A recent study published in the Journal of the American Medical Association (JAMA) Pediatrics shows a troubling connection between prenatal exposure to common household chemicals and childhood language delays. Around 10 percent of children born to women exposed to chemicals, called phthalates, displayed language delays in their children between the ages of 30 and 37 months.
Delays constituted using 50 words or less. Children displaying more significant delays understood less than 25 words. Speech delays are only one way these chemicals have been shown to impact the developing fetus. The JAMA study adds to a growing body of research that indicates these chemicals are harmful to the developing human brain and therefore should be more strictly regulated.
Phthalates are a group of chemicals designed to make plastic more flexible and durable. They are in everything from children’s toys, to beauty and personal products, to building materials. These chemicals enter the environment and can be found in the air we breathe and food we consume. They are detectable in human blood, breast milk, and even in the amniotic fluid surrounding a growing baby.
Swedish and American researchers partnered on the study, which followed more than 1300 expectant mothers in both countries. Urine samples taken from the women were tested for phthalates. One hundred percent of the participants in the JAMA study showed traces of phthalates in their bodies.
Researchers identified two types of phthalates that seemed linked to verbal delays: dibutyl phthalate and butyl benzyl phthalate. Mothers with higher levels of these two chemicals had children with discernible speech delays. Researchers say their findings suggest more investigation into the effects of phthalates on humans is warranted. They intend to follow up with the children in three to four years to assess their language development at that time.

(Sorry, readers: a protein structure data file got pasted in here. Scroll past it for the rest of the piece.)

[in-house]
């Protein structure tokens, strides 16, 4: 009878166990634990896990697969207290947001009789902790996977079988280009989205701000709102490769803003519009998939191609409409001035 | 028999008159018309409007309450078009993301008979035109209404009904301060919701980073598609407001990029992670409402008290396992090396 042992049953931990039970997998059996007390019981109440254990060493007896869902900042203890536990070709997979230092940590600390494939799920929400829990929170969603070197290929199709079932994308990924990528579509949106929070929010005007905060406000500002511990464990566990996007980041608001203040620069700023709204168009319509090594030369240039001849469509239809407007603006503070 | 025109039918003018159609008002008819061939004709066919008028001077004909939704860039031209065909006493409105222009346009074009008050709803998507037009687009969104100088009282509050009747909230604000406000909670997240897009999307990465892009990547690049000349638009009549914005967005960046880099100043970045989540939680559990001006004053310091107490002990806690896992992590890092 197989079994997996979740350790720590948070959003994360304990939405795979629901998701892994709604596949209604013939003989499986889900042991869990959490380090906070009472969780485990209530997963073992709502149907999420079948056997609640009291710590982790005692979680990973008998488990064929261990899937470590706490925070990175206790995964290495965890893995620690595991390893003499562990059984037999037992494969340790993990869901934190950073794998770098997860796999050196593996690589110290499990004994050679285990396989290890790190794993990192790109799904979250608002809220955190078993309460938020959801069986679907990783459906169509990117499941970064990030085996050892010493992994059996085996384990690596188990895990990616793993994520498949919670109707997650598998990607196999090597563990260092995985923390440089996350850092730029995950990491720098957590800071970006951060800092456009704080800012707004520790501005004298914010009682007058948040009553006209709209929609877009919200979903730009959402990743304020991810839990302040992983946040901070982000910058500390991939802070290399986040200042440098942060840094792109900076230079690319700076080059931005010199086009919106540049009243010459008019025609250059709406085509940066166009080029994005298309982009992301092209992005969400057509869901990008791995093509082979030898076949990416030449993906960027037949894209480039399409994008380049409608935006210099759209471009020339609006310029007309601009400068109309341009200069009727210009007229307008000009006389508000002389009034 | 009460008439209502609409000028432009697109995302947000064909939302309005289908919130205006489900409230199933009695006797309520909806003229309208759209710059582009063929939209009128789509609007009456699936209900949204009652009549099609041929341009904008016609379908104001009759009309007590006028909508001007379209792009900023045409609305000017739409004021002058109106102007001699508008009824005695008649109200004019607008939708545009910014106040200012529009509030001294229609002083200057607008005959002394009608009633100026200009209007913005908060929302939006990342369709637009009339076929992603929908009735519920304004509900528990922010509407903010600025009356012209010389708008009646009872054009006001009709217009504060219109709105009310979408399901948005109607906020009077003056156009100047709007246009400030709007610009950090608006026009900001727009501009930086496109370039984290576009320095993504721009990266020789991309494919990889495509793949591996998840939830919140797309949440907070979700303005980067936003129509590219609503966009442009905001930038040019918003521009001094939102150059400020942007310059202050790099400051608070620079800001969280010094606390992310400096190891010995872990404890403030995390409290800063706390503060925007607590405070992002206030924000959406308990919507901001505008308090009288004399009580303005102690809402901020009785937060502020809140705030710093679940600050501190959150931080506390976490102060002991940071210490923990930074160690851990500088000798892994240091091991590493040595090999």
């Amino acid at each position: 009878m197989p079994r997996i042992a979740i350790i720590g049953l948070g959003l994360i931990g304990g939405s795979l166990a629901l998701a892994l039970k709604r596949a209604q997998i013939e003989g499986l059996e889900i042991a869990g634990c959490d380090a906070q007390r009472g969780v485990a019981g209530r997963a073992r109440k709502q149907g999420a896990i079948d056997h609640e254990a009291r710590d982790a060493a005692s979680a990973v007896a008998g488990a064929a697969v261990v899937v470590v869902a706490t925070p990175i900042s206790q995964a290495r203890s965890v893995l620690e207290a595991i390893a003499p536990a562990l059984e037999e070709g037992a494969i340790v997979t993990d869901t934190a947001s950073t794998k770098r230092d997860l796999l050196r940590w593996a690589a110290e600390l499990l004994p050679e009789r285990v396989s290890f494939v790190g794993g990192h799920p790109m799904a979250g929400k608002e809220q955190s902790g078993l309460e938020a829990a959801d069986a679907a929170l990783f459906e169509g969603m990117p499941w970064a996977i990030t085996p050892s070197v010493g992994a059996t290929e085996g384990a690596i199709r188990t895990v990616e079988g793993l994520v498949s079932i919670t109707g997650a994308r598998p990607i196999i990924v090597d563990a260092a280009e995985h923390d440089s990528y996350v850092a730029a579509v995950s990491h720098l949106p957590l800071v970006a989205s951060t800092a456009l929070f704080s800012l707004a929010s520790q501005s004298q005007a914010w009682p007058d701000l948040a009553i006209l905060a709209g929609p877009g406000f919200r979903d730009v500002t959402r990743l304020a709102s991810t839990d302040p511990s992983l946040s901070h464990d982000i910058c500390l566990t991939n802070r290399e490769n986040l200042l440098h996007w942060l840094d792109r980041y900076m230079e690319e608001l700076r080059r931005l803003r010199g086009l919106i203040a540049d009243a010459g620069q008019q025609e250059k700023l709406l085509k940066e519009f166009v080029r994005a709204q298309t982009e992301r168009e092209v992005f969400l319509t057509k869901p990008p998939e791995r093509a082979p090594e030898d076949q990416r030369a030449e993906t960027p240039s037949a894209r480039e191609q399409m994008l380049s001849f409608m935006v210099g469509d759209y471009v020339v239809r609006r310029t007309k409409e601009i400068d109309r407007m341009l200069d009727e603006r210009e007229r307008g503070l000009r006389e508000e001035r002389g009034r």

Because these chemicals are virtually all around us, it is not easy for pregnant women to avoid them altogether. To make it even more challenging, many products like textiles and flooring that contain these toxic chemicals do not label their ingredients. To decrease the risk of exposure to phthalates, consumers should look for products that are labeled phthalate-free and avoid foods and drinks that are overly processed. Experts also recommend keeping a tidy house, as phthalates on products and items throughout the home become mixed with household dust.
At Jacobs & Crumplar, P.A., your Wilmington chemical and toxic exposure lawyer works diligently to prove liability for your illness or injuries. We will secure the documentation you need to prove your claim including medical records and evidence of your exposure to these hazardous chemicals. To schedule your free consultation, call 302-656-5445 or contact us online today. With locations in Wilmington and Georgetown, Delaware, we proudly represent clients throughout Dover, Sussex County, and New Castle County.
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